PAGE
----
Federal, British Columbia and Alberta Privacy Commissioners Issue New Guidelines for Online Consent

Many companies seem to be struggling with the issue of online consent, according to a 2012 study by the Office of the Privacy Commissioner of Canada (OPC). The review of popular Canadian websites showed significant shortcomings in how organizations communicate their online privacy practices to consumers. On May 8, 2014, the federal, British Columbia and Alberta Privacy Commissioners published new guidelines to help organizations understand the importance of being transparent about their online privacy practices, specifically regarding consent.

Chantal Bernier, Interim Privacy Commissioner of Canada, explains the need for these new guidelines:

“The online world is creating new challenges for privacy transparency and meaningful consent. This environment is so fast-paced and complex that traditional methods of informing people about privacy issues and seeking consent may fall short”

“It is important for online organizations to take a thoughtful, creative approach to providing privacy information to Canadians.”

Under the Alberta and British Columbia Personal Information Protection Acts (PIPAs), as well as the Personal Information Protection and Electronic Documents Act (PIPEDA), organizations are required to obtain an individual’s consent for the collection, use and disclosure of her or his personal information. Meaningful consent for the collection and use of personal information is an essential component of Canadian private-sector privacy laws. However, it is hard to obtain meaningful consent as required under the law.

Despite individuals being asked to “agree” constantly to online terms of service, our consent may be meaningless if we fail to read and understand an organization’s privacy policy. Often times, the consent is meaningless because we check a box without knowing what it means, or just to get rid of the message. This poses problems for individuals who aren’t aware of their rights and obligations, and for organizations that rely on this meaningless consent as a legal protection.

The new guidelines outline some of the key considerations for obtaining meaningful online consent. For example:

  • Organizations should be fully transparent about their privacy practices. Privacy policies should be easily accessible, simple to read and accurate.
  • Communicating privacy practices is not a one-size-fits-all proposition. In addition to privacy policies, other types of privacy disclosures, like just-in-time notifications, icons or layered notices, should provide privacy explanations at key points in the user experience.
  • Organizations should recognize and adapt to special considerations in managing the personal information of children and youth. Organizations should implement innovative ways of presenting privacy information to children and youth that take into account their cognitive and emotional development and life experience.

When organizations clearly explain their information management practices, and make those explanations easily accessible, individuals are in a better position to make informed decisions about sharing their personal information. Understanding what organizations do with personal information is essential for users when deciding with whom to share personal information and under what circumstances. Informed individuals might also willingly share more relevant and accurate information and therefore improve the quality of organizations’ records and allow them to provide better service.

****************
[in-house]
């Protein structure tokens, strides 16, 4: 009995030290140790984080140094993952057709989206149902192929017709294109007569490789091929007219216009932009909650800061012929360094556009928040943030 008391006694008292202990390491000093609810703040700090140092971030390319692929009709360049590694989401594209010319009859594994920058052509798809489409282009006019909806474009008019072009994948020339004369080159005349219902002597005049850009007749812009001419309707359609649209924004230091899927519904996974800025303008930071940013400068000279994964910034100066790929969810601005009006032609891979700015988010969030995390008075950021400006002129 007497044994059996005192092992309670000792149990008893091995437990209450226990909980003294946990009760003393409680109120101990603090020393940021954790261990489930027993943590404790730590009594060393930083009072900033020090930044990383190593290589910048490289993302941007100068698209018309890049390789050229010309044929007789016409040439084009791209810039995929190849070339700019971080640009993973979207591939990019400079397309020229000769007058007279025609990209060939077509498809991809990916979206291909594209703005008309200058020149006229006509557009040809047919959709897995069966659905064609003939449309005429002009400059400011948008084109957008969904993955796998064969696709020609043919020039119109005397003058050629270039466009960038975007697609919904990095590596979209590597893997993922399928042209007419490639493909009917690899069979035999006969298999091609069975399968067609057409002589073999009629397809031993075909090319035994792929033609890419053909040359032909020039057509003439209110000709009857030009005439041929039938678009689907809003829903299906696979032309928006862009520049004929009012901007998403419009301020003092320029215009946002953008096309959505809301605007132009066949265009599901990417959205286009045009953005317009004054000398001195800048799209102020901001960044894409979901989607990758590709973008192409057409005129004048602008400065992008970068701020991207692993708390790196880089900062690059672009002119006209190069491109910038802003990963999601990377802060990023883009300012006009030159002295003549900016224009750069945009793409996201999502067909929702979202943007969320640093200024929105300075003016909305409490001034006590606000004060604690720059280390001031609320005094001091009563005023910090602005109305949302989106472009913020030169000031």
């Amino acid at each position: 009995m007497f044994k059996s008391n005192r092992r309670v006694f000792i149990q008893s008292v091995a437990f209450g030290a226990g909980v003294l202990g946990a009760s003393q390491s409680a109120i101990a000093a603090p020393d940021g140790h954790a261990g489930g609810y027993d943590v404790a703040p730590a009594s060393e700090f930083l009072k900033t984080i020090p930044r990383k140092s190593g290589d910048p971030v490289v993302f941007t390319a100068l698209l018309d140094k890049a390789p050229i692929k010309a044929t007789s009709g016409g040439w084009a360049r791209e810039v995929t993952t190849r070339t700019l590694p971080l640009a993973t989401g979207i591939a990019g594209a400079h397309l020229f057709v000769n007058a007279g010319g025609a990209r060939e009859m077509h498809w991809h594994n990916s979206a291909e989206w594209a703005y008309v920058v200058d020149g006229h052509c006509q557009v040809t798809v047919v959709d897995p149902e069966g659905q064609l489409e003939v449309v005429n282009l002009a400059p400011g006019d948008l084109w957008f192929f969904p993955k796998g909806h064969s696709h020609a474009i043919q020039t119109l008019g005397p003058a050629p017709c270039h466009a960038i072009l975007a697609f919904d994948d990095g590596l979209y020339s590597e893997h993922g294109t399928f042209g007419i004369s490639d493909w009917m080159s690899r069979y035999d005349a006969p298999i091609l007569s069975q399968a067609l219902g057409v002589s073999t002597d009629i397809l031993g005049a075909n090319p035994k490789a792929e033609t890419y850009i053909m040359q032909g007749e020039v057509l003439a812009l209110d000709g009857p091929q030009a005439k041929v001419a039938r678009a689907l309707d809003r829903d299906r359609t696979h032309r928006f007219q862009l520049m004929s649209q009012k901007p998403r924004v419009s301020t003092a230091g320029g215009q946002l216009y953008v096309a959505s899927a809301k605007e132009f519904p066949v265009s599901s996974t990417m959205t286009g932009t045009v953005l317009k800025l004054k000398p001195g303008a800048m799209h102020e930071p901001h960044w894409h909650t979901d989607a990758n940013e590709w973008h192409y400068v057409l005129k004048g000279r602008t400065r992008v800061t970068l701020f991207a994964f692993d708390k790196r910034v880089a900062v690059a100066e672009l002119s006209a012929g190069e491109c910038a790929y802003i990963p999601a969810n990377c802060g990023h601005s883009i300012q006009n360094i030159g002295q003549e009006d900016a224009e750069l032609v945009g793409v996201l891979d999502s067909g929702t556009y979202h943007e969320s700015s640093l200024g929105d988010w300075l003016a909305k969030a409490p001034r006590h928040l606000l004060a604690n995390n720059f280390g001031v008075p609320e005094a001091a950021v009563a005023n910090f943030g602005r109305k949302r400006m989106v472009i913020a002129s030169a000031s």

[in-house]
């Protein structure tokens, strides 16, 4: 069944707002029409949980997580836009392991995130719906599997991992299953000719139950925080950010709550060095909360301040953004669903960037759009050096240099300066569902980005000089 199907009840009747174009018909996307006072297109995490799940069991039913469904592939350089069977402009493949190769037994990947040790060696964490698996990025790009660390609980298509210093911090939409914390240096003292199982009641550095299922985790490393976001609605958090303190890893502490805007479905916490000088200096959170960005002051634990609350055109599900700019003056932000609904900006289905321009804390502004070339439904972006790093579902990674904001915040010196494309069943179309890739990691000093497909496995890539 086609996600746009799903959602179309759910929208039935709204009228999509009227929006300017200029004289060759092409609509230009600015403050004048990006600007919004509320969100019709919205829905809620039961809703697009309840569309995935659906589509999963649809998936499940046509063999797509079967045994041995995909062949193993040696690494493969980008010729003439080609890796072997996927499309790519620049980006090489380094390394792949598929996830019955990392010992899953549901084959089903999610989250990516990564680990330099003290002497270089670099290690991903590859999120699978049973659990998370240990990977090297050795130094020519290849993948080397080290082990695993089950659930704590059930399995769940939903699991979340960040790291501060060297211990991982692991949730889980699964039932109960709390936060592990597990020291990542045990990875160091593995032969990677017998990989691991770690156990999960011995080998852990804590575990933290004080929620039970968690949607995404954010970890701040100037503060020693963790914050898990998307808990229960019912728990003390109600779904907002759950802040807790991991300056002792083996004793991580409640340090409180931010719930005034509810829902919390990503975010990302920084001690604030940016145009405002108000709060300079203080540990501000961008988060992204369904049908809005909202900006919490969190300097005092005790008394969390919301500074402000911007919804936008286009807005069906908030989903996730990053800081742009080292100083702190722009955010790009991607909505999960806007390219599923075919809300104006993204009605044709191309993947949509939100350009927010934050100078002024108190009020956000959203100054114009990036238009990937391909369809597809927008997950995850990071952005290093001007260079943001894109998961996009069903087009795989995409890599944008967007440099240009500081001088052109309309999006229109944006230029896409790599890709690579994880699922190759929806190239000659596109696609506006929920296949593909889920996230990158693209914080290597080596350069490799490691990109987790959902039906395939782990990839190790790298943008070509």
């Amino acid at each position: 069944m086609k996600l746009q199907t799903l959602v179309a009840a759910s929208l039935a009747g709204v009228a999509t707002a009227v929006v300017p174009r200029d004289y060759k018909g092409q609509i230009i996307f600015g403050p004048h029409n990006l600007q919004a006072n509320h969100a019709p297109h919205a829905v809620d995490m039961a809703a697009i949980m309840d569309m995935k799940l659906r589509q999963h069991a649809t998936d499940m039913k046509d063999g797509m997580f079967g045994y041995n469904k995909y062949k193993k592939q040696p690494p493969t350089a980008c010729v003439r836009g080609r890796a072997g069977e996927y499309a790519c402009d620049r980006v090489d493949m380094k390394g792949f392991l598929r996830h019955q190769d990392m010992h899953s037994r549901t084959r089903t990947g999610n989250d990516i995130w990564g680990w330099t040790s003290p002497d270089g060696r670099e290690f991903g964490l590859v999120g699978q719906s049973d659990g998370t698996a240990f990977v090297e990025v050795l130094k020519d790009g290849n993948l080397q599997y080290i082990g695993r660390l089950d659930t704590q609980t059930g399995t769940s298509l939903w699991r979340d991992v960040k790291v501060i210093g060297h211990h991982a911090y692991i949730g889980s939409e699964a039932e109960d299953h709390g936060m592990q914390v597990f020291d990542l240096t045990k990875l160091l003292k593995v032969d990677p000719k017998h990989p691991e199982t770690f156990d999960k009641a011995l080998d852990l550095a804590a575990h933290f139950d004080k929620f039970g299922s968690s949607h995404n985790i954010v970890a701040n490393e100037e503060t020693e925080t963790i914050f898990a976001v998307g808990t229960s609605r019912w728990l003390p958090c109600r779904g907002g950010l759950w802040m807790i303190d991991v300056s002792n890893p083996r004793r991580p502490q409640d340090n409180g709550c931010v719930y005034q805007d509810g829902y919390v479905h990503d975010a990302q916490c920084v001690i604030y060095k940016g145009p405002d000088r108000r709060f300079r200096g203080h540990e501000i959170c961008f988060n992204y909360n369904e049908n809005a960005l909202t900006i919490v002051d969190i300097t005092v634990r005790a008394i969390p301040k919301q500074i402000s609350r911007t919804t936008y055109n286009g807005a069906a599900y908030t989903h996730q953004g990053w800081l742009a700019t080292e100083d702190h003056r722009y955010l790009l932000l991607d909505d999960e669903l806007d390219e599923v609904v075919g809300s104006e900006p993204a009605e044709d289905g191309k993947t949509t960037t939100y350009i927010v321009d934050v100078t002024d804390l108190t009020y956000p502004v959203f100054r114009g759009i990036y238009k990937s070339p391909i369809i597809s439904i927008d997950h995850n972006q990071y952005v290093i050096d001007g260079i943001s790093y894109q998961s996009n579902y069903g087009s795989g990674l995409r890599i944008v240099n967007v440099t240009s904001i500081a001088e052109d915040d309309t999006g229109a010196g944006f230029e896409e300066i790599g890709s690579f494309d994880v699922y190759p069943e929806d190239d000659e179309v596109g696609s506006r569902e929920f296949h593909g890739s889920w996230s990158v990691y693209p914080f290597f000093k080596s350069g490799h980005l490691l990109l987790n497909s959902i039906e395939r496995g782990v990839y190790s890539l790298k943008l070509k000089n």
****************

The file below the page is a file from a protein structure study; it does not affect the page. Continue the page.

Regardless, it is the law.

It is clearly a challenge for organizations to engage customers with respect to privacy and obtain meaningful consent necessary to collect, use and disclose personal information. But it seems organizations have made little effort to change the way they inform users of their privacy rights and seek consent. Despite privacy breaches never staying out of the headlines for long, many organizations may be waiting for a case that really hits home.

These guidelines may be a helpful warning to organizations that operate online and use customers’ personal information: users have the duty to provide meaningful consent, and organizations have the duty to obtain it. Organizations should engage users in their privacy for everyone’s sake—to avoid privacy breaches and prosecution and improve relations with customers.

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Comments

  1. David Collier-Brown

    It’s easier if your company is mostly on-line, and has a continuing relationship with your customers.

    Virgin Gaming, as a good example, has a built-in check in the login screen that sees if the person had agreed to the moist recent terms and conditions. If not, they get sent to a screen that a lawyer would find odly familiar: it’s the latest amendment, with links to the full test, complete with change-marks. Looks a bit like CanLII (;-))

    Conversely, if most of your customers operate off-line, getting consent for on-line material verges on a waste of effort.

    For all other customers, and especially with millenials, I’d call them on the telephone. Email may well be something they rarely use.

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